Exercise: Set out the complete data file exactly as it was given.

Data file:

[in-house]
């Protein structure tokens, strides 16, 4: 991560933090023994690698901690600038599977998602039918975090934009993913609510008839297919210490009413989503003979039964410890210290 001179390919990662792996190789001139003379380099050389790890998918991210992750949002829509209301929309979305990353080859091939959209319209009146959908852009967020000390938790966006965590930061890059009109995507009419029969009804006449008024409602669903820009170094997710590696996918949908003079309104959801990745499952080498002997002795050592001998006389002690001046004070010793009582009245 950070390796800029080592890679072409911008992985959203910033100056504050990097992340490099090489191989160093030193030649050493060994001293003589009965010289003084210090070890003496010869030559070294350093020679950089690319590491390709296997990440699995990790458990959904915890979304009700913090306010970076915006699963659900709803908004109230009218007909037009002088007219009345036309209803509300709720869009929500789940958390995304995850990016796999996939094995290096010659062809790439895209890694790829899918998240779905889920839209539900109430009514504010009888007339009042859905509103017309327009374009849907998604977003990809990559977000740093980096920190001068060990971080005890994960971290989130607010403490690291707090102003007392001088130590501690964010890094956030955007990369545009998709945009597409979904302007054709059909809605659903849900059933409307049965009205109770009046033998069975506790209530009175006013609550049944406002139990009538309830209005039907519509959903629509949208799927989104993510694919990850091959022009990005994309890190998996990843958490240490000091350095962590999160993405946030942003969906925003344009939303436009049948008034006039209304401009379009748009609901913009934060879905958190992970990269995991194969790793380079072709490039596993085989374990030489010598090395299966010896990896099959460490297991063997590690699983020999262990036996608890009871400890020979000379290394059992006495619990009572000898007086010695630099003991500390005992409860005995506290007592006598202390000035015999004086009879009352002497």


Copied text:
[in-house]
């Protein structure tokens, strides 16, 4: 991560933090023994690698901690600038599977998602039918975090934009993913609510008839297919210490009413989503003979039964410890210290 001179390919990662792996190789001139003379380099050389790890998918991210992750949002829509209301929309979305990353080859091939959209319209009146959908852009967020000390938790966006965590930061890059009109995507009419029969009804006449008024409602669903820009170094997710590696996918949908003079309104959801990745499952080498002997002795050592001998006389002690001046004070010793009582009245 950070390796800029080592890679072409911008992985959203910033100056504050990097992340490099090489191989160093030193030649050493060994001293003589009965010289003084210090070890003496010869030559070294350093020679950089690319590491390709296997990440699995990790458990959904915890979304009700913090306010970076915006699963659900709803908004109230009218007909037009002088007219009345036309209803509300709720869009929500789940958390995304995850990016796999996939094995290096010659062809790439895209890694790829899918998240779905889920839209539900109430009514504010009888007339009042859905509103017309327009374009849907998604977003990809990559977000740093980096920190001068060990971080005890994960971290989130607010403490690291707090102003007392001088130590501690964010890094956030955007990369545009998709945009597409979904302007054709059909809605659903849900059933409307049965009205109770009046033998069975506790209530009175006013609550049944406002139990009538309830209005039907519509959903629509949208799927989104993510694919990850091959022009990005994309890190998996990843958490240490000091350095962590999160993405946030942003969906925003344009939303436009049948008034006039209304401009379009748009609901913009934060879905958190992970990269995991194969790793380079072709490039596993085989374990030489010598090395299966010896990896099959460490297991063997590690699983020999262990036996608890009871400890020979000379290394059992006495619990009572000898007086010695630099003991500390005992409860005995506290007592006598202390000035015999004086009879009352002497």